This article is off the beaten track. It concerns an intriguing similarity between the myth behind the “Le moulin du diable” (Devil’s Mill) in Guerande, France and the myth connected to the Kamakhya temple in Assam, India. In both cases, the Devil has to build some structure within a night in order to secure a bride. The Devil almost succeeds in his task before a cock prematurely crows to signal that night has ended. Since this similarity has not been noticed before, I am posting it here.
In the course of her talks with Ashram inmates, the Mother Mirra Alfassa would from time to time casually reminiscence incidents which had occurred in France. One particular anecdote she discussed was that of a woman who had experienced a spontaneous psychic joy after an act of generosity. Even though the woman is unnamed, given the personal details revealed, it is quite possible that this woman was the Mother herself. Alternately, it could be her friend Alexandra David-Neel. Irrespective of who the woman was, the incident is uplifting to read.
One night, holed up in a trench in France during World War II, Sgt. John Kelly of the US Army (Easy Company, 276th Infantry Regiment, 70th Infantry) began having spectacular visions of two beings of Light whom he called ‘Great Sir’ and ‘Heaven Lady’. Their continuing guidance through visions and voices saved him from enemy fire a few times. After the war, John found a copy of Sri Aurobindo’s The Life Divine in a library, and then came across a photograph of the Mother Mirra Alfassa. At this point, he realized that the two Beings who had guided him during the war were Sri Aurobindo and the Mother Mirra Alfassa. He visited the Ashram in Pondicherry in 1966 and met the Mother. In this article, he recounts his experiences from the war. This article first appeared in the Spring/summer 1984 issue of the Collaboration journal.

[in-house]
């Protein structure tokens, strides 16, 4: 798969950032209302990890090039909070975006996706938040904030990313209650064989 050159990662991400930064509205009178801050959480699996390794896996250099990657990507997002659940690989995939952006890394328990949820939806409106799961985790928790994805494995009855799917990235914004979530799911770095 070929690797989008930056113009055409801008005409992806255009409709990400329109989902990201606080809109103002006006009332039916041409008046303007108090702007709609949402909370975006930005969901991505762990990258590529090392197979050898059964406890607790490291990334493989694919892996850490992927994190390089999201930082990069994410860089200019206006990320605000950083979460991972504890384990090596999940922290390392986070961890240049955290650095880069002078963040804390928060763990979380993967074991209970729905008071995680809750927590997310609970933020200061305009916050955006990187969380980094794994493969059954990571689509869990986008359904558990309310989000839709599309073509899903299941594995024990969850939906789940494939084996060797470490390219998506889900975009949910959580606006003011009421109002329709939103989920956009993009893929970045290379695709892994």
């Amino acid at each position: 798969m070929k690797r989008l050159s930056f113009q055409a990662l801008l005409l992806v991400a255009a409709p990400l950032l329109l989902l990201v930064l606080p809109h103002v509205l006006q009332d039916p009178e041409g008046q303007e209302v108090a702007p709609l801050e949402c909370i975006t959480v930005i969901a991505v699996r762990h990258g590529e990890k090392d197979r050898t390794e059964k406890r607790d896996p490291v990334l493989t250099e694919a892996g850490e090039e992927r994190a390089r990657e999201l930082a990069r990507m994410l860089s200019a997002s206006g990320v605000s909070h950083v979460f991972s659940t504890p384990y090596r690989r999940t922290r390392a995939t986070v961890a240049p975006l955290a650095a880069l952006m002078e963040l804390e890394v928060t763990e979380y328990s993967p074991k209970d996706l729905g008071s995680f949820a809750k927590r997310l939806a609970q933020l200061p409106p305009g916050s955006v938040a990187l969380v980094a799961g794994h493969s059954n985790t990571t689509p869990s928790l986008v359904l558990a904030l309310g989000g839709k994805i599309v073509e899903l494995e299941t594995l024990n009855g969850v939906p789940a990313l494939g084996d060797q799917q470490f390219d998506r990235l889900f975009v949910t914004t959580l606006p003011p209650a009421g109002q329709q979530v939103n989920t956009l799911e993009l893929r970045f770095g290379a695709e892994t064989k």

Towards the end of September 1947, leading Indian newspapers carried reports that Sri Aurobindo, in seclusion since 1926 had received two visitors, the first it was said since his meeting with Rabindranath Tagore 19 years earlier. These two visitors who remained with Sri Aurobindo in his room for three-quarters of an hour were M. Maurice Schumann, leading a cultural mission despatched to newly-independent India by the Government of recently-liberated France, and M. Francois Baron, then Governor of Pondicherry. Three members of Auroville International France were privileged to meet M. Schumann in December 1988 and to interview him about his visit to Sri Aurobindo. The text that follows is an extract translated from the account of this interview published in the Summer 1989 issue of La Revue d’Auroville. It tells us something of what happened in Sri Aurobindo’s room that day. This article was written by Shraddhavan and has also appeared in the 1989 issue of the Mother India magazine and Summer 1990 of the Collaboration magazine